New EU data protection law: Sanctions and liability

Under the new European General Data Protection Regulation (GDPR) sanctions shall enhancethe harmonisation of data protection and ensure an equal level of protection across the EU. Beyond penalizing the individual data breach sanctions shall in the future also serve as a deterrent for other companies.

Administrative Sanctions

The administrative sanctions may be fines or corrective measures, such as limitation or ban on processing; rectification or erasure of personal data; or suspension of data transfer into a non-EU/EEA country. Fines may be imposed in addition to or instead of corrective measures. When deciding whether to impose a fine and on the amount of the fine the supervisory authorities shall in each case take account of the nature, gravity and duration of the breach, the purpose of the processing, the number of people affected, the level of damage, the intentional or negligent nature of the breach, the measures for prevention or mitigation adopted, responsibility of the controller, technical and organisational measures implemented and other relevant aggravating or mitigating factors.

For cases of minor gravity and no significant risk for the data subjects, the sanction may be a mere warning or reprimand without imposing a fine.

Severe infringements are classified into two categories: those in the first category may be subject to a fine up to EUR 10,000.000.00 or up to 2% of the total worldwide annual turnover of the preceding financial year (whichever is higher), those in the second category up to EUR 20,000,000.00 or up to 4% of the total annual worldwide turnover in the preceding financial year (whichever is higher). The first category comprises among others: non-compliance with the principles of privacy by design and by default, non-compliance with the duty to record processing activities, non-cooperation with the supervisory authority, failure to comply with rules on the safety of processing, failure to notify data breaches or failure to conduct impact assessments. The second category includes: violations regarding consent, sensitive data, the information requirements, transfer of personal data to non-EU/EEA countries, processing in the context of employment or non-compliance with orders of the supervisory authority.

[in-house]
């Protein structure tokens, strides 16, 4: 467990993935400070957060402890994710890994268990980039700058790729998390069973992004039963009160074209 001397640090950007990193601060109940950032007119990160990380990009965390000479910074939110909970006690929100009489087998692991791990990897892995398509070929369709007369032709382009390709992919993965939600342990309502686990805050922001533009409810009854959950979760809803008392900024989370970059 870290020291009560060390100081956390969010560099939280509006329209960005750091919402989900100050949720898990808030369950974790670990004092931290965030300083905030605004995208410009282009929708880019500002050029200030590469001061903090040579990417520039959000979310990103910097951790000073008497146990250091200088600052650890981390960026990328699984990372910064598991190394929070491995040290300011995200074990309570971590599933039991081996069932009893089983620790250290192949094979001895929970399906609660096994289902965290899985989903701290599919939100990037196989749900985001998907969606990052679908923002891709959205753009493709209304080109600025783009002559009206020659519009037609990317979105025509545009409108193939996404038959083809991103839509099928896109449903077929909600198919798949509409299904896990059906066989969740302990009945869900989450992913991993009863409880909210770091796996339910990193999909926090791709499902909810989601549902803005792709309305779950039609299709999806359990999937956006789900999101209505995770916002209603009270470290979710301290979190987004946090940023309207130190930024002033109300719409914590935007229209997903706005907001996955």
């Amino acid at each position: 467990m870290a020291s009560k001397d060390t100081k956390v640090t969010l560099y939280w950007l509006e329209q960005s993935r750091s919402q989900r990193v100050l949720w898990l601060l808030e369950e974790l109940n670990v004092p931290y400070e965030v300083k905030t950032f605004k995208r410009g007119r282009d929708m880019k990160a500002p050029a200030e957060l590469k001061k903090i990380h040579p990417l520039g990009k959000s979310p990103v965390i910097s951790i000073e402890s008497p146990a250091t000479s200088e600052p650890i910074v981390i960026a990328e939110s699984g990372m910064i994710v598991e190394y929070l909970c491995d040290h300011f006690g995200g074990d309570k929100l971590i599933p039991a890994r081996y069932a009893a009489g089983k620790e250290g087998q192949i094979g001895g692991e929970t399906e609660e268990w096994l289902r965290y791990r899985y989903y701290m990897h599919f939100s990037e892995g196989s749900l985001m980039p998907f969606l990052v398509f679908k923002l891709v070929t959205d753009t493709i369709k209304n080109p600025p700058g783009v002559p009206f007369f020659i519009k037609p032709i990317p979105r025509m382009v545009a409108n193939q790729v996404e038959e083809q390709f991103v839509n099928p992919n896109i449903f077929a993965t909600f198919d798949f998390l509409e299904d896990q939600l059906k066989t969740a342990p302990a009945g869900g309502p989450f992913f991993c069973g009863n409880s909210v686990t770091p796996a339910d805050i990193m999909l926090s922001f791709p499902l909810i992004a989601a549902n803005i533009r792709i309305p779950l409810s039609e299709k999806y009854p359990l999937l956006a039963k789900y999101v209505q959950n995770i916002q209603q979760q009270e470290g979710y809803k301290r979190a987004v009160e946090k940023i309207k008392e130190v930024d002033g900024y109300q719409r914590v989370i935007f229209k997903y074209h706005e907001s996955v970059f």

It is not intended under the GDPR to consider the financial capabilities of the companies when imposing fines and the supervisory authorities are expected to align their practice and impose fines in similar volumes for similar breaches across the EU. Small businesses shall in particular be aware of this, since a heavy fine could cost them their business.

Civil and criminal law sanctions

Data subjects are entitled to civil law compensation for material and immaterial damages from the controllers and/or processors who may only escape liability if they can prove that they were in no way responsible for the damage. According to Art. 80, also consumer protection associations may lodge a complaint on data breaches on behalf of the data subject(s). Furthermore, data breaches may also incur criminal liability. Art. 84 and Recital 149 namely enable member states to implement respective provisions at their own discretion under criminal law.

Who might be liable?

In addition to the controllers, also processors may be liable for the infringements, individually or jointly and severally together with the controller, as the case may be. Furthermore, Data Protection Officers cannot be subject to administrative sanctions, nevertheless they may also be liable for damages against the controller or processor if they are found responsible for giving inadequate advice.

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